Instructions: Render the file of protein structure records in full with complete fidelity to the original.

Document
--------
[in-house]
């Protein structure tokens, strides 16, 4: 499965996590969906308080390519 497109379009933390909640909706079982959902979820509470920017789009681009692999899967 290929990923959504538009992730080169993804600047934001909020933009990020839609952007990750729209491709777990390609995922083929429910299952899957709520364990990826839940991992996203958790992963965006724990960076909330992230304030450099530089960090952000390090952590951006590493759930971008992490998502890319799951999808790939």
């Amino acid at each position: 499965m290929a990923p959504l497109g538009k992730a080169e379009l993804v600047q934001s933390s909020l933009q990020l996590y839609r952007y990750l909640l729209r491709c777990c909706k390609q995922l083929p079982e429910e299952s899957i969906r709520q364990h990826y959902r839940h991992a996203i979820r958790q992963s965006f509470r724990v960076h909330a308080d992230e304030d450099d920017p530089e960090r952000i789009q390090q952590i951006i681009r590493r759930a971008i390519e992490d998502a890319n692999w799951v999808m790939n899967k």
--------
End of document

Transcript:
[in-house]
């Protein structure tokens, strides 16, 4: 499965996590969906308080390519 497109379009933390909640909706079982959902979820509470920017789009681009692999899967 290929990923959504538009992730080169993804600047934001909020933009990020839609952007990750729209491709777990390609995922083929429910299952899957709520364990990826839940991992996203958790992963965006724990960076909330992230304030450099530089960090952000390090952590951006590493759930971008992490998502890319799951999808790939």
């Amino acid at each position: 499965m290929a990923p959504l497109g538009k992730a080169e379009l993804v600047q934001s933390s909020l933009q990020l996590y839609r952007y990750l909640l729209r491709c777990c909706k390609q995922l083929p079982e429910e299952s899957i969906r709520q364990h990826y959902r839940h991992a996203i979820r958790q992963s965006f509470r724990v960076h909330a308080d992230e304030d450099d920017p530089e960090r952000i789009q390090q952590i951006i681009r590493r759930a971008i390519e992490d998502a890319n692999w799951v999808m790939n899967k």